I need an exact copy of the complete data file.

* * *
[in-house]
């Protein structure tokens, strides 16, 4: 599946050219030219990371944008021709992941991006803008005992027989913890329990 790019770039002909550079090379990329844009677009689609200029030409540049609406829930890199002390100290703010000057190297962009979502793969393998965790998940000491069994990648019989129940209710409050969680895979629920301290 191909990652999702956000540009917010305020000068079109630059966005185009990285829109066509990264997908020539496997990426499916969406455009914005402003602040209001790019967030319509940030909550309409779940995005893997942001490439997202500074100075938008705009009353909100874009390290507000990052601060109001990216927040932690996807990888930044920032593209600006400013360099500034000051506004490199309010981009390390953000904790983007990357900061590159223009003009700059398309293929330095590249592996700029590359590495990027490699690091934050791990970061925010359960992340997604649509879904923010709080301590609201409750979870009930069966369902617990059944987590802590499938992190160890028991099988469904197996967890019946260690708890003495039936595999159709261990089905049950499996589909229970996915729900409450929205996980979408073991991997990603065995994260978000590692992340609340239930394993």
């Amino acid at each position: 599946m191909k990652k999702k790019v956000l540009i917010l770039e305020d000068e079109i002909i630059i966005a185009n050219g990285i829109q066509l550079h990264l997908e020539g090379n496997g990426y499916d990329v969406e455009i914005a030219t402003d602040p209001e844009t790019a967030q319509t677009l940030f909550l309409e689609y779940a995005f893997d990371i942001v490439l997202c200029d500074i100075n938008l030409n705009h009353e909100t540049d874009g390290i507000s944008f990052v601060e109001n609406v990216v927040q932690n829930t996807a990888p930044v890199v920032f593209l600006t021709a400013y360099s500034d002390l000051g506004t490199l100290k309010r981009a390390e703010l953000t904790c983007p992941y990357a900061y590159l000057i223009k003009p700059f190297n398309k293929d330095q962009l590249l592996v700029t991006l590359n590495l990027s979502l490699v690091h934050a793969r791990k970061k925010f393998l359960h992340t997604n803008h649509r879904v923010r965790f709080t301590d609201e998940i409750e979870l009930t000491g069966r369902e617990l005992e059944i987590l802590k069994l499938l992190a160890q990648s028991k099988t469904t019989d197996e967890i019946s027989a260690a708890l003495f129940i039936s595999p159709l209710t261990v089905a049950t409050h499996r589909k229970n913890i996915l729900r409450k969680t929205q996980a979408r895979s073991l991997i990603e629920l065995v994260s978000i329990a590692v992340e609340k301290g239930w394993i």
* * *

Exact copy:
[in-house]
């Protein structure tokens, strides 16, 4: 599946050219030219990371944008021709992941991006803008005992027989913890329990 790019770039002909550079090379990329844009677009689609200029030409540049609406829930890199002390100290703010000057190297962009979502793969393998965790998940000491069994990648019989129940209710409050969680895979629920301290 191909990652999702956000540009917010305020000068079109630059966005185009990285829109066509990264997908020539496997990426499916969406455009914005402003602040209001790019967030319509940030909550309409779940995005893997942001490439997202500074100075938008705009009353909100874009390290507000990052601060109001990216927040932690996807990888930044920032593209600006400013360099500034000051506004490199309010981009390390953000904790983007990357900061590159223009003009700059398309293929330095590249592996700029590359590495990027490699690091934050791990970061925010359960992340997604649509879904923010709080301590609201409750979870009930069966369902617990059944987590802590499938992190160890028991099988469904197996967890019946260690708890003495039936595999159709261990089905049950499996589909229970996915729900409450929205996980979408073991991997990603065995994260978000590692992340609340239930394993």
């Amino acid at each position: 599946m191909k990652k999702k790019v956000l540009i917010l770039e305020d000068e079109i002909i630059i966005a185009n050219g990285i829109q066509l550079h990264l997908e020539g090379n496997g990426y499916d990329v969406e455009i914005a030219t402003d602040p209001e844009t790019a967030q319509t677009l940030f909550l309409e689609y779940a995005f893997d990371i942001v490439l997202c200029d500074i100075n938008l030409n705009h009353e909100t540049d874009g390290i507000s944008f990052v601060e109001n609406v990216v927040q932690n829930t996807a990888p930044v890199v920032f593209l600006t021709a400013y360099s500034d002390l000051g506004t490199l100290k309010r981009a390390e703010l953000t904790c983007p992941y990357a900061y590159l000057i223009k003009p700059f190297n398309k293929d330095q962009l590249l592996v700029t991006l590359n590495l990027s979502l490699v690091h934050a793969r791990k970061k925010f393998l359960h992340t997604n803008h649509r879904v923010r965790f709080t301590d609201e998940i409750e979870l009930t000491g069966r369902e617990l005992e059944i987590l802590k069994l499938l992190a160890q990648s028991k099988t469904t019989d197996e967890i019946s027989a260690a708890l003495f129940i039936s595999p159709l209710t261990v089905a049950t409050h499996r589909k229970n913890i996915l729900r409450k969680t929205q996980a979408r895979s073991l991997i990603e629920l065995v994260s978000i329990a590692v992340e609340k301290g239930w394993i």